To transition from V1 to V2, the following items are expected to be completed. The prefix “SIM” is applicable for simulation-based DV approaches, whereas the prefix “FPV” is applicable for formal property-based verification approaches.
It is possible for the design to have undergone some changes since the DV document and testplan were reviewed in the V0 stage. All design deltas have been captured adequately and appropriately in the DV document and the testplan.
The DV document is fully complete.
The functional coverage plan is fully implemented. All covergoups have been created and sampled in the reactive components of the testbench (passive interfaces, monitors and scoreboards).
For simulations, all interfaces are connected to all sidebands and exercised. For an FPV testbench, assertions have been added for all interfaces including sidebands.
All planned assertions have been written and enabled.
A UVM environment has been fully developed with end-to-end checks in the scoreboard enabled.
All tests in the testplan have been written and are passing with at least one random seed.
All assertions are implemented and are 90% proven. Each output of the module has at least one forward and one backward assertion check. The FPV proof run converges within reasonable runtime.
All assumptions have been implemented and reviewed.
Chip-level tests exist to verify example firmware code (DIFs) in simulation.
A nightly regression with multiple random seeds is 90% passing.
Line, toggle, fsm (state & transition), branch and assertion code coverage has reached 90%.
Functional coverage has reached 70%.
Branch, statement and functional code coverage for FPV testbenches has reached 90%.
COI coverage for FPV testbenches has reached 75%.
The lint checking flow for the testbench passes cleanly. Any waiver files have been reviewed.
Sub-modules that are pre-verified with their own testbenches have already reached V2 or a higher stage.
Security countermeasures are planned and documented.
- Common countermeasure features (such as shadowed reg, hardened counter etc) can be tested by importing common sec_cm testplans, tests and adding the bind file
- Additional checks and sequences may be needed to verify those features. Document those in the individual testplan.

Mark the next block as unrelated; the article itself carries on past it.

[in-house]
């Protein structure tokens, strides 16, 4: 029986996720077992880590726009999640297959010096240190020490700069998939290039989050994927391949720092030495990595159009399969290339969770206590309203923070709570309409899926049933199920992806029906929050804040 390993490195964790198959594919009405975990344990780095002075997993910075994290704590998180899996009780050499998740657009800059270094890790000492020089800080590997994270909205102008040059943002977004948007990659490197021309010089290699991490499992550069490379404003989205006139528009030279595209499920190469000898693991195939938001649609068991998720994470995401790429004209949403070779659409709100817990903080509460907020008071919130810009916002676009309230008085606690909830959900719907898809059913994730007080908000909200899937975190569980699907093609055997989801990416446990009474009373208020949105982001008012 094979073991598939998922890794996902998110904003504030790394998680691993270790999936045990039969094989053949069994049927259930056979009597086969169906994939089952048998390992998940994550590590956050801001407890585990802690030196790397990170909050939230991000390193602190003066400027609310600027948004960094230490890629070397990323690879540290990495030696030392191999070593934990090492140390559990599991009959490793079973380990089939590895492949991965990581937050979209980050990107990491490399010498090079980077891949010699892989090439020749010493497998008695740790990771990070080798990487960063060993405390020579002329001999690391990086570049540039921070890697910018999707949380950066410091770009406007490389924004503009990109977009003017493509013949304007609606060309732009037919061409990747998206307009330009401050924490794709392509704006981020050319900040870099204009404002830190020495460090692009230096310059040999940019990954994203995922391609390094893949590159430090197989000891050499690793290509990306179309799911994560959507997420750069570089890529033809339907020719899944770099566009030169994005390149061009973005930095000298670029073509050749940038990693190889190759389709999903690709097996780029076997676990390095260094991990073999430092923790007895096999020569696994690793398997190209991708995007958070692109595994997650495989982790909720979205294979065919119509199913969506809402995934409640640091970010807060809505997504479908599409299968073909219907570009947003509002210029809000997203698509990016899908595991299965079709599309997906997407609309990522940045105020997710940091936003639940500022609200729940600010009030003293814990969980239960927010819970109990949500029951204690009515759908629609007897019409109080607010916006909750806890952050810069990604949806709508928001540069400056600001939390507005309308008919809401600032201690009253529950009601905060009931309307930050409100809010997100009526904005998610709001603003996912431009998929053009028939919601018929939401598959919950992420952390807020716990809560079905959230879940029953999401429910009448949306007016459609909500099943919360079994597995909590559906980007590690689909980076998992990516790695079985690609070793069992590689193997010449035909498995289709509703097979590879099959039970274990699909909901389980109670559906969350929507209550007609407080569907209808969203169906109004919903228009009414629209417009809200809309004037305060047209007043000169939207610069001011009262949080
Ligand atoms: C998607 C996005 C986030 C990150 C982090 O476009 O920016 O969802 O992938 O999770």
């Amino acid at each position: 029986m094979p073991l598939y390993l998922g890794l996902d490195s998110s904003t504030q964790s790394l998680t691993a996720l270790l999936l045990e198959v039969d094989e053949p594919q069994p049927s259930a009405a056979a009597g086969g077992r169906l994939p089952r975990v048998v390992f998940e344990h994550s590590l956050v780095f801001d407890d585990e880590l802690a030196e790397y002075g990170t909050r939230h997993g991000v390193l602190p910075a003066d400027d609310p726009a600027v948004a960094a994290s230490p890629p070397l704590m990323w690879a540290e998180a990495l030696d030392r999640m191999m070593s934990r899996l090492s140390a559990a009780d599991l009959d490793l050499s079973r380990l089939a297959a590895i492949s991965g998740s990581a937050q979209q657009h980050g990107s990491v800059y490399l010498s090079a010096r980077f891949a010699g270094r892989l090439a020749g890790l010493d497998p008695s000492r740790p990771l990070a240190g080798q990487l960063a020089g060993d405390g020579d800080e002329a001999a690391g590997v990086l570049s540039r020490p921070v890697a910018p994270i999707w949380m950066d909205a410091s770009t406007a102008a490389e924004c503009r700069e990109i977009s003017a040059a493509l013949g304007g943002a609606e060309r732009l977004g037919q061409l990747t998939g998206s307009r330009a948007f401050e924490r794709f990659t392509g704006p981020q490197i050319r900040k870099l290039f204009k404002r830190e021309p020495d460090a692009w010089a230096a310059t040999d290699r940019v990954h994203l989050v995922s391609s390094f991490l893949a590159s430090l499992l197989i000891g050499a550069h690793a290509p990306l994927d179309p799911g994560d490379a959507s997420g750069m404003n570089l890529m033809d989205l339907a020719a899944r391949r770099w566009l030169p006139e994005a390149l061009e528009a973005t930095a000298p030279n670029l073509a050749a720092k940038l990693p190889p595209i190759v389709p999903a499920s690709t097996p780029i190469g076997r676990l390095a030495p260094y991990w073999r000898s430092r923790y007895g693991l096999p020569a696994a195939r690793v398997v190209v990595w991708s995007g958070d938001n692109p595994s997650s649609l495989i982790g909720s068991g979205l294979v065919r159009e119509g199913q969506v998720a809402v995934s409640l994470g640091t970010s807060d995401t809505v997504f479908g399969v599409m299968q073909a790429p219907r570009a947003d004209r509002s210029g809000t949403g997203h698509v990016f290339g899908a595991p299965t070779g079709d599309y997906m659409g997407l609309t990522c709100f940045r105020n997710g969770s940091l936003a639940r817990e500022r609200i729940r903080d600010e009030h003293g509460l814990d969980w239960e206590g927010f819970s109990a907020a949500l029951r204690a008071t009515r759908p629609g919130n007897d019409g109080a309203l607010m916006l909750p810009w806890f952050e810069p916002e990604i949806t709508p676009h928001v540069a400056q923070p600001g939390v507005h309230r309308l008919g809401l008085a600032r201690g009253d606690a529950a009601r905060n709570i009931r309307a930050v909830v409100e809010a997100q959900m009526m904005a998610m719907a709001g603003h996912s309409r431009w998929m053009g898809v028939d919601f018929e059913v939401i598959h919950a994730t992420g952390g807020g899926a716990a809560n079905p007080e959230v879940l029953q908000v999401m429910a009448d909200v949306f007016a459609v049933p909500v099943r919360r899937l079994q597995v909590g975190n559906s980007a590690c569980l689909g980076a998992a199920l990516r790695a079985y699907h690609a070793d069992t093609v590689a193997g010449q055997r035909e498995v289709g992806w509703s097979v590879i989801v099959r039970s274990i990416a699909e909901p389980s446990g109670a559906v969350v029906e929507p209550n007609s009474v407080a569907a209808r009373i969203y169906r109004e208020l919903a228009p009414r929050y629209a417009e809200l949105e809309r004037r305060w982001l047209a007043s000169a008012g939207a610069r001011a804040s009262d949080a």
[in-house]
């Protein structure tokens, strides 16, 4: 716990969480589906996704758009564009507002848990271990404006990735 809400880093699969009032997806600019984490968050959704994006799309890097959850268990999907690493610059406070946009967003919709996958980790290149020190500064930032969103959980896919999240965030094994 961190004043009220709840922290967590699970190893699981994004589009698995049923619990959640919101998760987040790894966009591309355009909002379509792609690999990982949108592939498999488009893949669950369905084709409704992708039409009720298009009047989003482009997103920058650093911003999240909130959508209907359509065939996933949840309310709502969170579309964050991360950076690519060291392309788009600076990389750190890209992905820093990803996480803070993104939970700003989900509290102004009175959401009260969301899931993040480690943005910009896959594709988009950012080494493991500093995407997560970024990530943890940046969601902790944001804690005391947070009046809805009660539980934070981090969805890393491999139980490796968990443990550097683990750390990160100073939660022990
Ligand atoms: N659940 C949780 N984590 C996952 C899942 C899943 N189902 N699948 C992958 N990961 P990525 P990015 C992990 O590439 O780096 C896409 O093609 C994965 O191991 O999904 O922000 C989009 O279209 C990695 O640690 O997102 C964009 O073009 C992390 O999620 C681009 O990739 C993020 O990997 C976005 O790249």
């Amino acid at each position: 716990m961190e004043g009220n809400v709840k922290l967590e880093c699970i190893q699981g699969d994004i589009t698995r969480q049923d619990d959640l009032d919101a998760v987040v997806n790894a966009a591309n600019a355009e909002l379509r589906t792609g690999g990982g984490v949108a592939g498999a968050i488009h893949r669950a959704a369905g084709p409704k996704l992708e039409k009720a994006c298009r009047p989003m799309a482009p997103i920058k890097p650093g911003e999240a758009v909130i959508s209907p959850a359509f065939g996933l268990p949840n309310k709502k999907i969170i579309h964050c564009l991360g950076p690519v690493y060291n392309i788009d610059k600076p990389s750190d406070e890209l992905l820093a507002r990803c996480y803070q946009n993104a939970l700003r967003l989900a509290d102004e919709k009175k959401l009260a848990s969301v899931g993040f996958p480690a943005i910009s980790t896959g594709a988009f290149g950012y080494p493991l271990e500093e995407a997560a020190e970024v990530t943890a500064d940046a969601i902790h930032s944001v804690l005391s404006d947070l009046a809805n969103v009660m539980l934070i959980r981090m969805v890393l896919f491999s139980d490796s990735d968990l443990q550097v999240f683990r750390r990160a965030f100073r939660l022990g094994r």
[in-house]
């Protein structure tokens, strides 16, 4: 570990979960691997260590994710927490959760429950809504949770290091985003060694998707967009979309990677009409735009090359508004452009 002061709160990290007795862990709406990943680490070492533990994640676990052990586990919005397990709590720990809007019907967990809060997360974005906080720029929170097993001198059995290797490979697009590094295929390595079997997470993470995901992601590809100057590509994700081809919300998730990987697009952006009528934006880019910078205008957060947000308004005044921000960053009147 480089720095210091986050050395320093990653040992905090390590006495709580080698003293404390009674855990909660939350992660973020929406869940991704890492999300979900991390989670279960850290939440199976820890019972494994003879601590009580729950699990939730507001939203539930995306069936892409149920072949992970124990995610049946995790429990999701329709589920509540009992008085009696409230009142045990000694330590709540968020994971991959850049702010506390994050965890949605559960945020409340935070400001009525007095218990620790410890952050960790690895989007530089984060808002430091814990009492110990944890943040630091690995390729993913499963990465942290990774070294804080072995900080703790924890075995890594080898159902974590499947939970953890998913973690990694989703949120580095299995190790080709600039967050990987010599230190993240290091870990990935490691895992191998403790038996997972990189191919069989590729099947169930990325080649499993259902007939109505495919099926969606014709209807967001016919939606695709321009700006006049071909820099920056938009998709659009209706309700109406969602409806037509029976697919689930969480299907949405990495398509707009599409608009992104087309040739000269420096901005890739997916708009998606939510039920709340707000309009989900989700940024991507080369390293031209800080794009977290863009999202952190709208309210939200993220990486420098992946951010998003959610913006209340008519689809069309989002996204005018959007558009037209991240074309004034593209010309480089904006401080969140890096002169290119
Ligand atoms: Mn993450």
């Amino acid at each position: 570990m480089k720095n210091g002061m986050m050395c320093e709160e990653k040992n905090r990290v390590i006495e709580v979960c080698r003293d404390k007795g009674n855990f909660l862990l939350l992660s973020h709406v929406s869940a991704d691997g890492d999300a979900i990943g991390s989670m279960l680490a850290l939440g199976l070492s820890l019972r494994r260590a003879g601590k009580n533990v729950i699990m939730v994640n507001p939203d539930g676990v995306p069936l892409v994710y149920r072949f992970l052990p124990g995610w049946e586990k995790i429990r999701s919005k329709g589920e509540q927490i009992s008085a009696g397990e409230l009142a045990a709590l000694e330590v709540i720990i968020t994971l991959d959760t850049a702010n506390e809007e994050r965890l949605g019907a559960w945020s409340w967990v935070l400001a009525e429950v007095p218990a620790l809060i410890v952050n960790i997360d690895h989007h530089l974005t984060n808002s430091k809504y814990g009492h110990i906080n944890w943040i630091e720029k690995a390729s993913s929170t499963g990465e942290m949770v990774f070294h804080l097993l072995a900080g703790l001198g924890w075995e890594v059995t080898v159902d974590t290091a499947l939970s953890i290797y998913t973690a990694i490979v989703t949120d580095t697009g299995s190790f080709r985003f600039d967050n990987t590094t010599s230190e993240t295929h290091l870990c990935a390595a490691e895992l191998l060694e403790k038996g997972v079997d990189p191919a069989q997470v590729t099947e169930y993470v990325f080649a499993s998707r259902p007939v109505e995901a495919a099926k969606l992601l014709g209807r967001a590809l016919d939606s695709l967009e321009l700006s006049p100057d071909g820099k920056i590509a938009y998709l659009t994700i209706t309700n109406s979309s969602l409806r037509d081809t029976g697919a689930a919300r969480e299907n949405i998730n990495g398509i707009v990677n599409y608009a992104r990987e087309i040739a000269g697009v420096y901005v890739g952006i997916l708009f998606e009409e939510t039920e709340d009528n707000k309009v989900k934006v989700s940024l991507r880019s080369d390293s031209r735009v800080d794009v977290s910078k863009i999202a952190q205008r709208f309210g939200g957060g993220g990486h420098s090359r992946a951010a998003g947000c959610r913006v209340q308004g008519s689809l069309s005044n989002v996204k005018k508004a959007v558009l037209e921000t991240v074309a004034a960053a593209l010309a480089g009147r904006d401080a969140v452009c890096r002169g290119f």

- Create testplan for non-common countermeasures.
All high priority (tagged P0 and P1) design bugs have been addressed and closed. If the bugs were found elsewhere, ensure that they are reproduced deterministically in DV (through additional tests or by tweaking existing tests as needed) and have the design fixes adequately verified.
All low priority (tagged P2 and P3) design bugs have been root-caused. They may be deferred to post V2 for closure.
The DV document and testplan are complete and have been reviewed by key stakeholders (as applicable):
- DUT designer(s)
- 1-2 peer DV engineers
- Chip architect / design lead
- Chip DV lead
- Security architect
This review will focus on the design deltas captured in the tesplan since the last review. In addition, the fully implemented functional coverage plan, the observed coverage and the coverage exclusions are expected to be scrutinized to ensure there are no verification holes or any gaps in achieving the required stimulus quality, before the work towards progressing to V3 can commence.
The V3 checklist has been reviewed to understand the scope and estimate effort.
Security countermeasures are verified.
To transition from V2 to V3, the following items are expected to be completed. The prefix “SIM” is applicable for simulation-based DV approaches, whereas the prefix “FPV” is applicable for formal property-based verification approaches.